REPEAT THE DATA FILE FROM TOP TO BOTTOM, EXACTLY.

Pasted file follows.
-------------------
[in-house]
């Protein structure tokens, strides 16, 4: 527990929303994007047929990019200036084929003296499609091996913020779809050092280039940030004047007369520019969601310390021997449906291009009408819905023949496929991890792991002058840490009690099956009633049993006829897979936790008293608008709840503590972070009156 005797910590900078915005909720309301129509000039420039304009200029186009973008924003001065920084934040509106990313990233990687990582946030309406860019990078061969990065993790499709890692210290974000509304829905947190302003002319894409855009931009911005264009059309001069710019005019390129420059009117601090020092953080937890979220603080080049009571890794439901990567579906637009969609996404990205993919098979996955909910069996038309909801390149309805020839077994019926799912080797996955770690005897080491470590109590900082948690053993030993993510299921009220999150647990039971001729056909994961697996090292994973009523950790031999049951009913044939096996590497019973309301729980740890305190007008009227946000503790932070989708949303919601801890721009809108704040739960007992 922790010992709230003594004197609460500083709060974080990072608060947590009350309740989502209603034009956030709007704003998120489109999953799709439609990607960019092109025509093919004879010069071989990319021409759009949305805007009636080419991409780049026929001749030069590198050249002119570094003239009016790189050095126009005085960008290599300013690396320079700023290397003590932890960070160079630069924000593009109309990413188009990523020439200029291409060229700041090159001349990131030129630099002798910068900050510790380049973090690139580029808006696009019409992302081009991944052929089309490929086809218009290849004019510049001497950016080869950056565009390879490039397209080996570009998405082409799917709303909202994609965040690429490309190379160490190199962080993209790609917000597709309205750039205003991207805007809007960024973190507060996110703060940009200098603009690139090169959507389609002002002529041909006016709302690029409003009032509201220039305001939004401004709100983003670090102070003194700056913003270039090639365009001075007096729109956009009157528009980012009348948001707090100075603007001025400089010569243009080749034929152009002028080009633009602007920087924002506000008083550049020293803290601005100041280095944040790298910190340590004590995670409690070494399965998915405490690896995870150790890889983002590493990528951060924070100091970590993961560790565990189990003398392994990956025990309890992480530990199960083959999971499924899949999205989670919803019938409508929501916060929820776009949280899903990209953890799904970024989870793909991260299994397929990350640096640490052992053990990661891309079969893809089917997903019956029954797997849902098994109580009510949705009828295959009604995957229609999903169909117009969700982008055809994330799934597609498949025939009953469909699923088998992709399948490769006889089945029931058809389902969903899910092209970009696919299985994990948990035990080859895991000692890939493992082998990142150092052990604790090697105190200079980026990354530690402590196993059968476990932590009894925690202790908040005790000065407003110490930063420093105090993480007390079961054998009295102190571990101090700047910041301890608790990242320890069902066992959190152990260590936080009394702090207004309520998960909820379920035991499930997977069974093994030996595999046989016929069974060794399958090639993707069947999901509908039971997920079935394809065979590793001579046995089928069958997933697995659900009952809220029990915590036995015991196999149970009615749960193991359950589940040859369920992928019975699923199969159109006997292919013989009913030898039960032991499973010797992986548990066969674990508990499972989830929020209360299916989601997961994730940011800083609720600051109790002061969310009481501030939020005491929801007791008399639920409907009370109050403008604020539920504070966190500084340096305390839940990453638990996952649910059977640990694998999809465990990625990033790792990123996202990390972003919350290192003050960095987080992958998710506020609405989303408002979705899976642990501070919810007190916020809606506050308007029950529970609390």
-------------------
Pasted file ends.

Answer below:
[in-house]
């Protein structure tokens, strides 16, 4: 527990929303994007047929990019200036084929003296499609091996913020779809050092280039940030004047007369520019969601310390021997449906291009009408819905023949496929991890792991002058840490009690099956009633049993006829897979936790008293608008709840503590972070009156 005797910590900078915005909720309301129509000039420039304009200029186009973008924003001065920084934040509106990313990233990687990582946030309406860019990078061969990065993790499709890692210290974000509304829905947190302003002319894409855009931009911005264009059309001069710019005019390129420059009117601090020092953080937890979220603080080049009571890794439901990567579906637009969609996404990205993919098979996955909910069996038309909801390149309805020839077994019926799912080797996955770690005897080491470590109590900082948690053993030993993510299921009220999150647990039971001729056909994961697996090292994973009523950790031999049951009913044939096996590497019973309301729980740890305190007008009227946000503790932070989708949303919601801890721009809108704040739960007992 922790010992709230003594004197609460500083709060974080990072608060947590009350309740989502209603034009956030709007704003998120489109999953799709439609990607960019092109025509093919004879010069071989990319021409759009949305805007009636080419991409780049026929001749030069590198050249002119570094003239009016790189050095126009005085960008290599300013690396320079700023290397003590932890960070160079630069924000593009109309990413188009990523020439200029291409060229700041090159001349990131030129630099002798910068900050510790380049973090690139580029808006696009019409992302081009991944052929089309490929086809218009290849004019510049001497950016080869950056565009390879490039397209080996570009998405082409799917709303909202994609965040690429490309190379160490190199962080993209790609917000597709309205750039205003991207805007809007960024973190507060996110703060940009200098603009690139090169959507389609002002002529041909006016709302690029409003009032509201220039305001939004401004709100983003670090102070003194700056913003270039090639365009001075007096729109956009009157528009980012009348948001707090100075603007001025400089010569243009080749034929152009002028080009633009602007920087924002506000008083550049020293803290601005100041280095944040790298910190340590004590995670409690070494399965998915405490690896995870150790890889983002590493990528951060924070100091970590993961560790565990189990003398392994990956025990309890992480530990199960083959999971499924899949999205989670919803019938409508929501916060929820776009949280899903990209953890799904970024989870793909991260299994397929990350640096640490052992053990990661891309079969893809089917997903019956029954797997849902098994109580009510949705009828295959009604995957229609999903169909117009969700982008055809994330799934597609498949025939009953469909699923088998992709399948490769006889089945029931058809389902969903899910092209970009696919299985994990948990035990080859895991000692890939493992082998990142150092052990604790090697105190200079980026990354530690402590196993059968476990932590009894925690202790908040005790000065407003110490930063420093105090993480007390079961054998009295102190571990101090700047910041301890608790990242320890069902066992959190152990260590936080009394702090207004309520998960909820379920035991499930997977069974093994030996595999046989016929069974060794399958090639993707069947999901509908039971997920079935394809065979590793001579046995089928069958997933697995659900009952809220029990915590036995015991196999149970009615749960193991359950589940040859369920992928019975699923199969159109006997292919013989009913030898039960032991499973010797992986548990066969674990508990499972989830929020209360299916989601997961994730940011800083609720600051109790002061969310009481501030939020005491929801007791008399639920409907009370109050403008604020539920504070966190500084340096305390839940990453638990996952649910059977640990694998999809465990990625990033790792990123996202990390972003919350290192003050960095987080992958998710506020609405989303408002979705899976642990501070919810007190916020809606506050308007029950529970609390």